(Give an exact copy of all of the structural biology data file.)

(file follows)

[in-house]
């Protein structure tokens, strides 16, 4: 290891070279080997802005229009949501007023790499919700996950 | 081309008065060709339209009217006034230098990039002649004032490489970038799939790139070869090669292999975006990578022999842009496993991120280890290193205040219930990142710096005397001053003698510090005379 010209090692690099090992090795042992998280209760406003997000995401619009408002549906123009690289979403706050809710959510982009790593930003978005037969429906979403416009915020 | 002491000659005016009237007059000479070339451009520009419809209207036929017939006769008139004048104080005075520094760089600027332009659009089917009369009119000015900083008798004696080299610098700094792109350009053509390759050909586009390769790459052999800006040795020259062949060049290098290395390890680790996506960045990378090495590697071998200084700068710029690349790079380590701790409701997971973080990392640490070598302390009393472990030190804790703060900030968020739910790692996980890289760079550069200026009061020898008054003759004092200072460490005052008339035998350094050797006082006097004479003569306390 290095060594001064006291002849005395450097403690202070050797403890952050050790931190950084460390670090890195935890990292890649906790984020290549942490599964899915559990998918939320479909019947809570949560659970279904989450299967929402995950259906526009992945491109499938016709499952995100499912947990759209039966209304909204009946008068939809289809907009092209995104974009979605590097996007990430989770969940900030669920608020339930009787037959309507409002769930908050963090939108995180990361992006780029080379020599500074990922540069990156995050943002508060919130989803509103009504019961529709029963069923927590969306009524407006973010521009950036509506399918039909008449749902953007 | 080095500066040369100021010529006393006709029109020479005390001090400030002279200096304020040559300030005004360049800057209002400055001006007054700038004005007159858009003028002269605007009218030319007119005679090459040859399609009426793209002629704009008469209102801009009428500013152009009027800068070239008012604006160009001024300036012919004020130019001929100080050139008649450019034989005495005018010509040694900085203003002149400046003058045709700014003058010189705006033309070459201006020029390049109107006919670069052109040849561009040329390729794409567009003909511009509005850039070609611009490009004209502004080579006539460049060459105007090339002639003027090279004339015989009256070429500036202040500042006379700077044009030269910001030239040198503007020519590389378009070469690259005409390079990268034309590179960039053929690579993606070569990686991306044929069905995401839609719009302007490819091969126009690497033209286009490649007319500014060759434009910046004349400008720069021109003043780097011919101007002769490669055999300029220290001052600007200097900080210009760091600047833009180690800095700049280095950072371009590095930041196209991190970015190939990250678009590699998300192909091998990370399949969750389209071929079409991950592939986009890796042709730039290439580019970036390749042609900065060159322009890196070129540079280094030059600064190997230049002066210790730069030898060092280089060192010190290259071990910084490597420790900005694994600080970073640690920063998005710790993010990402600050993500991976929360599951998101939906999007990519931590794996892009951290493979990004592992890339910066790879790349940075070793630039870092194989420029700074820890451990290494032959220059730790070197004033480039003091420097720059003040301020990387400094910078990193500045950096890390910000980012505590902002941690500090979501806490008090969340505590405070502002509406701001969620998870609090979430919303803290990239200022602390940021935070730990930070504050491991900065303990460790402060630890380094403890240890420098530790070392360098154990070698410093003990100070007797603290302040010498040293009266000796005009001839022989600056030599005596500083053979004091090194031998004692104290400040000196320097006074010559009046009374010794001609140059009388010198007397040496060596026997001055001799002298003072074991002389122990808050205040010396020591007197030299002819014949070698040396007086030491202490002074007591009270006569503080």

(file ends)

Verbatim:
[in-house]
């Protein structure tokens, strides 16, 4: 290891070279080997802005229009949501007023790499919700996950 | 081309008065060709339209009217006034230098990039002649004032490489970038799939790139070869090669292999975006990578022999842009496993991120280890290193205040219930990142710096005397001053003698510090005379 010209090692690099090992090795042992998280209760406003997000995401619009408002549906123009690289979403706050809710959510982009790593930003978005037969429906979403416009915020 | 002491000659005016009237007059000479070339451009520009419809209207036929017939006769008139004048104080005075520094760089600027332009659009089917009369009119000015900083008798004696080299610098700094792109350009053509390759050909586009390769790459052999800006040795020259062949060049290098290395390890680790996506960045990378090495590697071998200084700068710029690349790079380590701790409701997971973080990392640490070598302390009393472990030190804790703060900030968020739910790692996980890289760079550069200026009061020898008054003759004092200072460490005052008339035998350094050797006082006097004479003569306390 290095060594001064006291002849005395450097403690202070050797403890952050050790931190950084460390670090890195935890990292890649906790984020290549942490599964899915559990998918939320479909019947809570949560659970279904989450299967929402995950259906526009992945491109499938016709499952995100499912947990759209039966209304909204009946008068939809289809907009092209995104974009979605590097996007990430989770969940900030669920608020339930009787037959309507409002769930908050963090939108995180990361992006780029080379020599500074990922540069990156995050943002508060919130989803509103009504019961529709029963069923927590969306009524407006973010521009950036509506399918039909008449749902953007 | 080095500066040369100021010529006393006709029109020479005390001090400030002279200096304020040559300030005004360049800057209002400055001006007054700038004005007159858009003028002269605007009218030319007119005679090459040859399609009426793209002629704009008469209102801009009428500013152009009027800068070239008012604006160009001024300036012919004020130019001929100080050139008649450019034989005495005018010509040694900085203003002149400046003058045709700014003058010189705006033309070459201006020029390049109107006919670069052109040849561009040329390729794409567009003909511009509005850039070609611009490009004209502004080579006539460049060459105007090339002639003027090279004339015989009256070429500036202040500042006379700077044009030269910001030239040198503007020519590389378009070469690259005409390079990268034309590179960039053929690579993606070569990686991306044929069905995401839609719009302007490819091969126009690497033209286009490649007319500014060759434009910046004349400008720069021109003043780097011919101007002769490669055999300029220290001052600007200097900080210009760091600047833009180690800095700049280095950072371009590095930041196209991190970015190939990250678009590699998300192909091998990370399949969750389209071929079409991950592939986009890796042709730039290439580019970036390749042609900065060159322009890196070129540079280094030059600064190997230049002066210790730069030898060092280089060192010190290259071990910084490597420790900005694994600080970073640690920063998005710790993010990402600050993500991976929360599951998101939906999007990519931590794996892009951290493979990004592992890339910066790879790349940075070793630039870092194989420029700074820890451990290494032959220059730790070197004033480039003091420097720059003040301020990387400094910078990193500045950096890390910000980012505590902002941690500090979501806490008090969340505590405070502002509406701001969620998870609090979430919303803290990239200022602390940021935070730990930070504050491991900065303990460790402060630890380094403890240890420098530790070392360098154990070698410093003990100070007797603290302040010498040293009266000796005009001839022989600056030599005596500083053979004091090194031998004692104290400040000196320097006074010559009046009374010794001609140059009388010198007397040496060596026997001055001799002298003072074991002389122990808050205040010396020591007197030299002819014949070698040396007086030491202490002074007591009270006569503080």